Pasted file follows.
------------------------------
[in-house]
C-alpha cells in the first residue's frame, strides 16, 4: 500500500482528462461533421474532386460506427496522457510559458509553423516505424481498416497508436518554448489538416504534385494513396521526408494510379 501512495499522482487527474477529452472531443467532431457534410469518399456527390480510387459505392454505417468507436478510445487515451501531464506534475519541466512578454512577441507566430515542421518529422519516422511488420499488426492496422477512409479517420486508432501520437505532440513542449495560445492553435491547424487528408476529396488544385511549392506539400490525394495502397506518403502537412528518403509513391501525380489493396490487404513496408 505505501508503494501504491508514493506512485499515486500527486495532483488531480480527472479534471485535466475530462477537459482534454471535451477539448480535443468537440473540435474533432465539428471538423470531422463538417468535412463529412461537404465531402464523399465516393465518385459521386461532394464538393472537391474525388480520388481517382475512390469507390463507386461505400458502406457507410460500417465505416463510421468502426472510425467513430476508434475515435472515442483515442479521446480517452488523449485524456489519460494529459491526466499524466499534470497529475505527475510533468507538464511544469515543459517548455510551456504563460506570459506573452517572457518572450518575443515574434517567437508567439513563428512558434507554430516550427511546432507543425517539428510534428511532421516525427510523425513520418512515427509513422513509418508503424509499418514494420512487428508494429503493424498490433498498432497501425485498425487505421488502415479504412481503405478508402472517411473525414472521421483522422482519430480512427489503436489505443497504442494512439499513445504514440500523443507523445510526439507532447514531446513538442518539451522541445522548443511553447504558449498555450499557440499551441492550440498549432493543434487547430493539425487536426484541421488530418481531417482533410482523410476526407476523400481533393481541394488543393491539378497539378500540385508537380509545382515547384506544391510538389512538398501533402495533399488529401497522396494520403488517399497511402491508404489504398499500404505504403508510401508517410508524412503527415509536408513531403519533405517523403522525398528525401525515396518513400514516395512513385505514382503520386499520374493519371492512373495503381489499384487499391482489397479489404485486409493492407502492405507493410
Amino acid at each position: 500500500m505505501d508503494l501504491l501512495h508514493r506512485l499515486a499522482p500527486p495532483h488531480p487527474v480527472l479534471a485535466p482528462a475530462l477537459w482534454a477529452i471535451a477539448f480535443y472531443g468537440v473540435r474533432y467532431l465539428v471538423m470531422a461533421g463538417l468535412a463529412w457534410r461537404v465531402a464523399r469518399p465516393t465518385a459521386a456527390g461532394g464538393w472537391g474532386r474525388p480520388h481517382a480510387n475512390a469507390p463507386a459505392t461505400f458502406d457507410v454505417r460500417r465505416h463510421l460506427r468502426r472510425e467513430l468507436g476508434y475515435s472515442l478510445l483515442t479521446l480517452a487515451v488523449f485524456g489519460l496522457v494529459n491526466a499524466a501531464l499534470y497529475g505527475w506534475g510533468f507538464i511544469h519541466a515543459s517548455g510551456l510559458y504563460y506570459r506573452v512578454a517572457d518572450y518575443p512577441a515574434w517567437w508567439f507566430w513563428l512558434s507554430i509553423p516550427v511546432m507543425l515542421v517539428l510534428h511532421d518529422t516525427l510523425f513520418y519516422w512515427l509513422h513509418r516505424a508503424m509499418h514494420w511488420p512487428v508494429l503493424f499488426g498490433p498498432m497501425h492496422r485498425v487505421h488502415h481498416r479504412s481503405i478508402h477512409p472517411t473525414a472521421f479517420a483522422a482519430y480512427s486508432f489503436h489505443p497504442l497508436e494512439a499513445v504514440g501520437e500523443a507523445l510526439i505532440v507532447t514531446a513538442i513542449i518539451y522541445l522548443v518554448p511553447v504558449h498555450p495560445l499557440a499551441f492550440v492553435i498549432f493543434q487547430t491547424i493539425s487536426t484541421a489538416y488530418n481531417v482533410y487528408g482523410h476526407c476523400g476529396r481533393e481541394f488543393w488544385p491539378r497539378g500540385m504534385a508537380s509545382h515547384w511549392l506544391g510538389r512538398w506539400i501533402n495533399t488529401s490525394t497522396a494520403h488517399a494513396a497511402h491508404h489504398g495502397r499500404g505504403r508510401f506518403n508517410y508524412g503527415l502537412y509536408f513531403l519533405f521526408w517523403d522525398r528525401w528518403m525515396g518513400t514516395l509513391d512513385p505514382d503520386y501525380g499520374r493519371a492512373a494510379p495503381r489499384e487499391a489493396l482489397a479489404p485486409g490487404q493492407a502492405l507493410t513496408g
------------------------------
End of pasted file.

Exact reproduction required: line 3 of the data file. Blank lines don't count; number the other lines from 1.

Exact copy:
Amino acid at each position: 500500500m505505501d508503494l501504491l501512495h508514493r506512485l499515486a499522482p500527486p495532483h488531480p487527474v480527472l479534471a485535466p482528462a475530462l477537459w482534454a477529452i471535451a477539448f480535443y472531443g468537440v473540435r474533432y467532431l465539428v471538423m470531422a461533421g463538417l468535412a463529412w457534410r461537404v465531402a464523399r469518399p465516393t465518385a459521386a456527390g461532394g464538393w472537391g474532386r474525388p480520388h481517382a480510387n475512390a469507390p463507386a459505392t461505400f458502406d457507410v454505417r460500417r465505416h463510421l460506427r468502426r472510425e467513430l468507436g476508434y475515435s472515442l478510445l483515442t479521446l480517452a487515451v488523449f485524456g489519460l496522457v494529459n491526466a499524466a501531464l499534470y497529475g505527475w506534475g510533468f507538464i511544469h519541466a515543459s517548455g510551456l510559458y504563460y506570459r506573452v512578454a517572457d518572450y518575443p512577441a515574434w517567437w508567439f507566430w513563428l512558434s507554430i509553423p516550427v511546432m507543425l515542421v517539428l510534428h511532421d518529422t516525427l510523425f513520418y519516422w512515427l509513422h513509418r516505424a508503424m509499418h514494420w511488420p512487428v508494429l503493424f499488426g498490433p498498432m497501425h492496422r485498425v487505421h488502415h481498416r479504412s481503405i478508402h477512409p472517411t473525414a472521421f479517420a483522422a482519430y480512427s486508432f489503436h489505443p497504442l497508436e494512439a499513445v504514440g501520437e500523443a507523445l510526439i505532440v507532447t514531446a513538442i513542449i518539451y522541445l522548443v518554448p511553447v504558449h498555450p495560445l499557440a499551441f492550440v492553435i498549432f493543434q487547430t491547424i493539425s487536426t484541421a489538416y488530418n481531417v482533410y487528408g482523410h476526407c476523400g476529396r481533393e481541394f488543393w488544385p491539378r497539378g500540385m504534385a508537380s509545382h515547384w511549392l506544391g510538389r512538398w506539400i501533402n495533399t488529401s490525394t497522396a494520403h488517399a494513396a497511402h491508404h489504398g495502397r499500404g505504403r508510401f506518403n508517410y508524412g503527415l502537412y509536408f513531403l519533405f521526408w517523403d522525398r528525401w528518403m525515396g518513400t514516395l509513391d512513385p505514382d503520386y501525380g499520374r493519371a492512373a494510379p495503381r489499384e487499391a489493396l482489397a479489404p485486409g490487404q493492407a502492405l507493410t513496408g